By 1996 the magazine had adopted the title Christianity and would keep it through subsequent variations as Christianity & Renewal (after merging with Renewal magazine in 2001) and as Premier Christianity today.
Throughout the late 90s and 2000s, the magazine aimed to keep its finger pressed firmly to the beating pulse of culture. Celebrities such as the Spice Girls adorned front covers, while interviews with famous personalities such as Eamonn Holmes were secured by Steve Chalke. The magazine was capable of creating its own headlines too. In 2003, editor John Buckeridge commissioned several advertising agencies to create posters to re-sell the Church, an initiative which was widely featured on national press and TV.
However, it was Chalke himself who provided some of the headlines in the last ten years, as his views on penal atonement and homosexuality led to calls from some church leaders to have him removed from the Evangelical Alliance. The controversies were covered at length, and issues around homosexuality and the Church continue to dominate the news agenda to the present day.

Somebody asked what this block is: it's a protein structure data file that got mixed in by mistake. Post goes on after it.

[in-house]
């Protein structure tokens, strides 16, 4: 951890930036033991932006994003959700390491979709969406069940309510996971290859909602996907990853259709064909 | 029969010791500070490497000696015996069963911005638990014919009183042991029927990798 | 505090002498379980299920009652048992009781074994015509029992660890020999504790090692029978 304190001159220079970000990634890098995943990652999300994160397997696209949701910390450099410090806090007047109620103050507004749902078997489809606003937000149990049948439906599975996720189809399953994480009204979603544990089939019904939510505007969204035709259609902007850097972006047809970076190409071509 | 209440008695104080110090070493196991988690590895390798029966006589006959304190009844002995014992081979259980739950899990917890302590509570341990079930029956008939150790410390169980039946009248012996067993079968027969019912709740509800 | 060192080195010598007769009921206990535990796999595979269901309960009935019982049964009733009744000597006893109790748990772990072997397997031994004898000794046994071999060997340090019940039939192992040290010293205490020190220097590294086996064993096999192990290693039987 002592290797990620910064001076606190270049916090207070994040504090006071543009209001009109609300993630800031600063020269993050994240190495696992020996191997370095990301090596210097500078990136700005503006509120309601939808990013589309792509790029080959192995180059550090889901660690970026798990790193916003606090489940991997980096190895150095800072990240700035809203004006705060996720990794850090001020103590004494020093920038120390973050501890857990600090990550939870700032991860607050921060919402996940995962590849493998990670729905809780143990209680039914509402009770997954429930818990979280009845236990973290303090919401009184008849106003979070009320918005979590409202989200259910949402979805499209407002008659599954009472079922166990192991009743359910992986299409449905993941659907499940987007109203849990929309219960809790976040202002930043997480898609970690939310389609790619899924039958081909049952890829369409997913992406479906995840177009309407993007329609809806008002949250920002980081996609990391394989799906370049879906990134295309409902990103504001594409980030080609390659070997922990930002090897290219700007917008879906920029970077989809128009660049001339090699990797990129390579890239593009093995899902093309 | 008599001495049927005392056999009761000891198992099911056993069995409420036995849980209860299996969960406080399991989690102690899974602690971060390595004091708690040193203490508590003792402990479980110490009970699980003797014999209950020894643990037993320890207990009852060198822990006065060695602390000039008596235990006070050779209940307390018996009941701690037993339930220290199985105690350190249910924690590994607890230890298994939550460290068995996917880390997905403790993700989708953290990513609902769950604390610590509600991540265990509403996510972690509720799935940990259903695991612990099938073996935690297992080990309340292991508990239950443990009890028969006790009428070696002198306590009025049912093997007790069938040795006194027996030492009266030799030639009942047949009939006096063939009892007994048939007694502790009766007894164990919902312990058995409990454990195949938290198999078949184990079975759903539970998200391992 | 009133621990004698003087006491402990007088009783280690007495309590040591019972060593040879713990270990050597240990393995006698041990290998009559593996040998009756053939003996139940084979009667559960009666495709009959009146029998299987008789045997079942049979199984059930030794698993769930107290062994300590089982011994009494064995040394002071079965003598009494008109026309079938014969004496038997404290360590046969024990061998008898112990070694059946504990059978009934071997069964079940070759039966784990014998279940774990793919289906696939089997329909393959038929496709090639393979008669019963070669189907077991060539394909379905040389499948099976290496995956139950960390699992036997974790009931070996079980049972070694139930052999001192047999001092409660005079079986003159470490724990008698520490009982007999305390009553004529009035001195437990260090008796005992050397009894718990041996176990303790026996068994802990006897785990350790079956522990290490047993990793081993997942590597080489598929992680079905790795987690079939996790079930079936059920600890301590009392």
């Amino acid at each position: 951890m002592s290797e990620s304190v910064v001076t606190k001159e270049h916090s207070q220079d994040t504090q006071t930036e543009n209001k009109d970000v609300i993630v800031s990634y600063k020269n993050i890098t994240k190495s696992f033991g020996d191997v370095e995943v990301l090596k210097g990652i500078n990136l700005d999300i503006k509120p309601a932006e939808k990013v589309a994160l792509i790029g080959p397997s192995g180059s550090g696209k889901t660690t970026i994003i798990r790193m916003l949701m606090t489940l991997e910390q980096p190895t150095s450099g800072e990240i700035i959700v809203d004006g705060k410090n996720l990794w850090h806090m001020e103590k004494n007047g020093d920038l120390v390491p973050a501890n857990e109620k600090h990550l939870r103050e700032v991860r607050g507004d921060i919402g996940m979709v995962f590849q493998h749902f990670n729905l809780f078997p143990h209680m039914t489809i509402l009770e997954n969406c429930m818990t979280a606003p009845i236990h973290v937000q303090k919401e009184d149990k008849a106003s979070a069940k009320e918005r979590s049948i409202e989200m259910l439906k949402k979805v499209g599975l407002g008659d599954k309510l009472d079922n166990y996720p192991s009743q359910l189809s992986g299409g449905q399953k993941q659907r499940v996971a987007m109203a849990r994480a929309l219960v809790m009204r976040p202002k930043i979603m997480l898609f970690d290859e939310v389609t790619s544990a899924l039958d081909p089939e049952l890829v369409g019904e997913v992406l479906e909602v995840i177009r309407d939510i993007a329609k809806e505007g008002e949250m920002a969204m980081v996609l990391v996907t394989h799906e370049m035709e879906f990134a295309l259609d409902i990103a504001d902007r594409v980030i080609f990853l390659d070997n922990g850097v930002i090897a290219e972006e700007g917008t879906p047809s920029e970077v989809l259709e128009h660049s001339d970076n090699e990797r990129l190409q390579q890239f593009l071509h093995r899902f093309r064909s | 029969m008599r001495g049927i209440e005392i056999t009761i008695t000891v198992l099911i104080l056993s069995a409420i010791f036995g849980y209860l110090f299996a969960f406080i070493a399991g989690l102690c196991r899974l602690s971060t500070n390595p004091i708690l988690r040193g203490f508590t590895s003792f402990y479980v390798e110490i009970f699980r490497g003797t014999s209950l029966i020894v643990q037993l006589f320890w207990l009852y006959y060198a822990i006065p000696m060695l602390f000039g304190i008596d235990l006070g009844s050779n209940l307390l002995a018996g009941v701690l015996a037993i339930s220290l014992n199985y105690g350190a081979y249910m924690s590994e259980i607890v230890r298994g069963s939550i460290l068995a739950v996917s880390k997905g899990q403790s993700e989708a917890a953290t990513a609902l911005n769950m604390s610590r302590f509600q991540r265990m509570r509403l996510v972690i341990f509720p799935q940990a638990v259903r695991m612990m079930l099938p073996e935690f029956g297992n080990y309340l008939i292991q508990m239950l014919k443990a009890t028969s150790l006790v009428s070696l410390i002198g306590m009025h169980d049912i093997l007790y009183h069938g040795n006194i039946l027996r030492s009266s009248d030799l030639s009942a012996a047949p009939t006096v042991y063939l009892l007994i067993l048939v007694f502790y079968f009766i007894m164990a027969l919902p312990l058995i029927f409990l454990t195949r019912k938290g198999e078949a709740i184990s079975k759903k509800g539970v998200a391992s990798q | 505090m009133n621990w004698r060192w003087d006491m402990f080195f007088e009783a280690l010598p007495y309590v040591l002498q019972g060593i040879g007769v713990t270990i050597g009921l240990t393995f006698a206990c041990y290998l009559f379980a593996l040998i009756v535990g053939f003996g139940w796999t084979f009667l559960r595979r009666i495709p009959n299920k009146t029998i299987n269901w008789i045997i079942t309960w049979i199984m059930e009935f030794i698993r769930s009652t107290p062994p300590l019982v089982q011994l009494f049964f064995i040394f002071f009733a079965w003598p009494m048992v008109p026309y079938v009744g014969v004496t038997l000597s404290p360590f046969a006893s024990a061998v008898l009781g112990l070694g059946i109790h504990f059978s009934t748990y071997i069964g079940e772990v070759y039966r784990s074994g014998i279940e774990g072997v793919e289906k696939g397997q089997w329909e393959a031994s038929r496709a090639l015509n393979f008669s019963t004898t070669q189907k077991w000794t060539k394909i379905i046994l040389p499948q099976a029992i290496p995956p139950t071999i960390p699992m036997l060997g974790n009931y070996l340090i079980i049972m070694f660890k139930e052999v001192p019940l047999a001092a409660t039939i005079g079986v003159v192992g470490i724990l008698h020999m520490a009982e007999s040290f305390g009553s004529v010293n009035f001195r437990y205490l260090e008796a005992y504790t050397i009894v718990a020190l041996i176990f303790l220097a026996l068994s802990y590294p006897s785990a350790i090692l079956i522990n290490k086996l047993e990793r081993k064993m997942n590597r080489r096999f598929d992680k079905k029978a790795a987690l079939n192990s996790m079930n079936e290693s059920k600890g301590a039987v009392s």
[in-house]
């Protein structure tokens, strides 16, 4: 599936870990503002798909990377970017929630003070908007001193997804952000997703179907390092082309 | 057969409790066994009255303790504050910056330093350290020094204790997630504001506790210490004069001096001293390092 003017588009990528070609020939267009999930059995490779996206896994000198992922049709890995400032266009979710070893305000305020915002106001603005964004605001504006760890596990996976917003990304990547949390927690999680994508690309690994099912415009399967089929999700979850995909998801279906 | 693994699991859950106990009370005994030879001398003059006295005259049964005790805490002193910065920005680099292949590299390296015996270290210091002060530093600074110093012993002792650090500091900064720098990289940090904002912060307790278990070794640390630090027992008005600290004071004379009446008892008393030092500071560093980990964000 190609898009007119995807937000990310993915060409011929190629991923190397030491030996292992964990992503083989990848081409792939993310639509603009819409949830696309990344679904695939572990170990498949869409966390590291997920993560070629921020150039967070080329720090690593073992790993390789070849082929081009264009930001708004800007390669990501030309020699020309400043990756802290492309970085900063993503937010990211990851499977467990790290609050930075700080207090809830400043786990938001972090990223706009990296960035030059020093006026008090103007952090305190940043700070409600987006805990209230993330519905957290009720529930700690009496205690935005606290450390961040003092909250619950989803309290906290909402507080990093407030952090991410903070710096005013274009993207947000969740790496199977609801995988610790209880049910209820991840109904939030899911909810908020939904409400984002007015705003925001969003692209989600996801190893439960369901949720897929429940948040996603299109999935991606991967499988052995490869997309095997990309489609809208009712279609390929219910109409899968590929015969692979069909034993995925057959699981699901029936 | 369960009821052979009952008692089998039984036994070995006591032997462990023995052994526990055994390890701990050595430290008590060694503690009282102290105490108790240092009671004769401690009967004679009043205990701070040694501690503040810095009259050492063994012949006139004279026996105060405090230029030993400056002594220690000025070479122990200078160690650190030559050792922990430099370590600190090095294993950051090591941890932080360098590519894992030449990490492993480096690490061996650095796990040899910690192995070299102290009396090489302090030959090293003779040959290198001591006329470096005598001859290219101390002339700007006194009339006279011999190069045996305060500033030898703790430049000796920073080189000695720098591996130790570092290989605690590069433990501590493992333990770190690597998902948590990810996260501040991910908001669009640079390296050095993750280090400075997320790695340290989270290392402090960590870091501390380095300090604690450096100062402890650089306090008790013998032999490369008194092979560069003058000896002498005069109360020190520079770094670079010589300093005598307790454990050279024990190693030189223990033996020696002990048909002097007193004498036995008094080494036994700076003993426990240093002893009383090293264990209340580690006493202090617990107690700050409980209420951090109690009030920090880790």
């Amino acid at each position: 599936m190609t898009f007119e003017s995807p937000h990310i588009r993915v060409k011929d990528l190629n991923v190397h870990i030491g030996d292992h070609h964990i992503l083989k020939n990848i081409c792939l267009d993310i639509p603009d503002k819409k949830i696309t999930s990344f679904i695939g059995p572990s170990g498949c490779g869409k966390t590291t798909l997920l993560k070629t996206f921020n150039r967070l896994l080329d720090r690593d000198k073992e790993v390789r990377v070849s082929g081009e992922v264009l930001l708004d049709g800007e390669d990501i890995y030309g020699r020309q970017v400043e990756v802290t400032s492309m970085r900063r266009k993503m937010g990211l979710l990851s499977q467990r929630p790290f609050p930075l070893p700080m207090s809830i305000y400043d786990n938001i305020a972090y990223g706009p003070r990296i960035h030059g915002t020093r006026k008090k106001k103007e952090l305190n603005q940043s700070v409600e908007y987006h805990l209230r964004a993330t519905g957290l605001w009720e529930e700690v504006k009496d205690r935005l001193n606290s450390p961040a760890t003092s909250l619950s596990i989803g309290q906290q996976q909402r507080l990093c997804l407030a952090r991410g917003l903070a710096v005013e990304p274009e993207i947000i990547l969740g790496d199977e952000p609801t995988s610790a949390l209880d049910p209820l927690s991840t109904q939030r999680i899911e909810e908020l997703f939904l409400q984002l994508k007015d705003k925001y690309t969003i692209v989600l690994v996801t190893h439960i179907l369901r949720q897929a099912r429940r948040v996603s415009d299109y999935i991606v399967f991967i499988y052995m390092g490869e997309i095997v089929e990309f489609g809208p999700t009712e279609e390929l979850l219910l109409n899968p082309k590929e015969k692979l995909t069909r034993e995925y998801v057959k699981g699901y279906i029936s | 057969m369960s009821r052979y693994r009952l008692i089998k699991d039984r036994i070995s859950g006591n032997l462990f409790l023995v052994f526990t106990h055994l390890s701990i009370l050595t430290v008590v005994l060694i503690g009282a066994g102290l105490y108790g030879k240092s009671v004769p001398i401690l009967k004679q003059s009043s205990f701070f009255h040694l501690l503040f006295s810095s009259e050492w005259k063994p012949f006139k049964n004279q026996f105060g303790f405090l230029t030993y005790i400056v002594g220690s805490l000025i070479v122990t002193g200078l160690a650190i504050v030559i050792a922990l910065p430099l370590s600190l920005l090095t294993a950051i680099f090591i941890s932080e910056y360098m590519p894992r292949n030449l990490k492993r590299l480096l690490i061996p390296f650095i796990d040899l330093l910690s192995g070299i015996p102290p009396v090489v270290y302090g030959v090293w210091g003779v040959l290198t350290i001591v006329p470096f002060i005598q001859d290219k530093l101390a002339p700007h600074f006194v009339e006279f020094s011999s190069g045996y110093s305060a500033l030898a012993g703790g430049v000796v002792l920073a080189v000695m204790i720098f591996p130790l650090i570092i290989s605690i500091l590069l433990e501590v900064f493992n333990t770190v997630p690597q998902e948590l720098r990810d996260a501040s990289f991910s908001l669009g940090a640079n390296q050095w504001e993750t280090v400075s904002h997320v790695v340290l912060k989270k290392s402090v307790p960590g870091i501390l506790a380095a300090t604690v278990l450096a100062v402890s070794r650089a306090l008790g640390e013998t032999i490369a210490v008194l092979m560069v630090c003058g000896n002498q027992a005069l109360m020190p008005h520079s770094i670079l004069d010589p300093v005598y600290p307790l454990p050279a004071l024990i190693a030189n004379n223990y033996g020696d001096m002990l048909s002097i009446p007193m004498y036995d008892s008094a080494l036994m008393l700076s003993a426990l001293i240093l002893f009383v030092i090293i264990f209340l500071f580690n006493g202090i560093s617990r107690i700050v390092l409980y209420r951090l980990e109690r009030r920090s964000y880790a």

Alongside controversy in the pages, the Christian press industry was undergoing its own drama. Changes in reading habits, denominational decline and the increasing prevalence of the Internet had sent circulation figures tumbling, seeing some long-standing publications, such as The Baptist Times, cease to exist in print.
Yet, despite predictions of the death of print, Premier Christianity has seen its circulation grow in the past few years. The Premier media family that we’ve been part of since 1999 (Premier Christian Radio having been founded by Peter Meadows in 1995) has provided a platform to introduce new readers to the magazine. And a recent overhaul of a formerly creaky website now sees thousands introduced to the magazine through online articles, blogs and news features.
This magazine was sparked by a creative vision to see the UK impacted for Christ by connecting ordinary believers with culture. In 50 years the hairstyles, pop music and rainbow-strapped guitars may have changed, but the vision remains the same. We thank God for the faithful work of those past and present who have kept that vision alight. And we look forward with confidence to what the future may hold in the next 50 years.